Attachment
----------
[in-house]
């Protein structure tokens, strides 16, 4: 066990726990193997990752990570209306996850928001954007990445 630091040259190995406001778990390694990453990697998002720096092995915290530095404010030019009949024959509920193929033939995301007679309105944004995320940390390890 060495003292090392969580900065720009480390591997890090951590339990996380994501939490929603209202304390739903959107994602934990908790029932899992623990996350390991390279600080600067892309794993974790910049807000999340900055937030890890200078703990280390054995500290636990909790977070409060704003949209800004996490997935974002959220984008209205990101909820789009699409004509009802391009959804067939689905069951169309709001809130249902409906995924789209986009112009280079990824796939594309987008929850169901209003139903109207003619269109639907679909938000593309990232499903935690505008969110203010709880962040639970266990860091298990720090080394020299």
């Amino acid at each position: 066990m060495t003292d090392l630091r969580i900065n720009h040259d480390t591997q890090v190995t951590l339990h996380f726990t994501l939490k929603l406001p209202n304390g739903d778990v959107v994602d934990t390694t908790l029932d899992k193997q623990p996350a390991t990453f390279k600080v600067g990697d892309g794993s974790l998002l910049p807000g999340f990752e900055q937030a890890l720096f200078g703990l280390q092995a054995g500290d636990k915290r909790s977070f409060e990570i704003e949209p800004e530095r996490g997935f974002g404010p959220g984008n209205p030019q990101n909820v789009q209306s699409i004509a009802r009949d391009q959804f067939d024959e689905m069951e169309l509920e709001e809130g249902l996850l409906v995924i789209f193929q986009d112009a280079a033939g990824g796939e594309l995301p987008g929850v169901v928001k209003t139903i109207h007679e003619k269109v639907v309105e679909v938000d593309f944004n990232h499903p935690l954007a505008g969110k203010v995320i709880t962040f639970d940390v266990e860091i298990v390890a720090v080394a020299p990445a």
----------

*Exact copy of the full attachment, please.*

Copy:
[in-house]
């Protein structure tokens, strides 16, 4: 066990726990193997990752990570209306996850928001954007990445 630091040259190995406001778990390694990453990697998002720096092995915290530095404010030019009949024959509920193929033939995301007679309105944004995320940390390890 060495003292090392969580900065720009480390591997890090951590339990996380994501939490929603209202304390739903959107994602934990908790029932899992623990996350390991390279600080600067892309794993974790910049807000999340900055937030890890200078703990280390054995500290636990909790977070409060704003949209800004996490997935974002959220984008209205990101909820789009699409004509009802391009959804067939689905069951169309709001809130249902409906995924789209986009112009280079990824796939594309987008929850169901209003139903109207003619269109639907679909938000593309990232499903935690505008969110203010709880962040639970266990860091298990720090080394020299």
């Amino acid at each position: 066990m060495t003292d090392l630091r969580i900065n720009h040259d480390t591997q890090v190995t951590l339990h996380f726990t994501l939490k929603l406001p209202n304390g739903d778990v959107v994602d934990t390694t908790l029932d899992k193997q623990p996350a390991t990453f390279k600080v600067g990697d892309g794993s974790l998002l910049p807000g999340f990752e900055q937030a890890l720096f200078g703990l280390q092995a054995g500290d636990k915290r909790s977070f409060e990570i704003e949209p800004e530095r996490g997935f974002g404010p959220g984008n209205p030019q990101n909820v789009q209306s699409i004509a009802r009949d391009q959804f067939d024959e689905m069951e169309l509920e709001e809130g249902l996850l409906v995924i789209f193929q986009d112009a280079a033939g990824g796939e594309l995301p987008g929850v169901v928001k209003t139903i109207h007679e003619k269109v639907v309105e679909v938000d593309f944004n990232h499903p935690l954007a505008g969110k203010v995320i709880t962040f639970d940390v266990e860091i298990v390890a720090v080394a020299p990445a």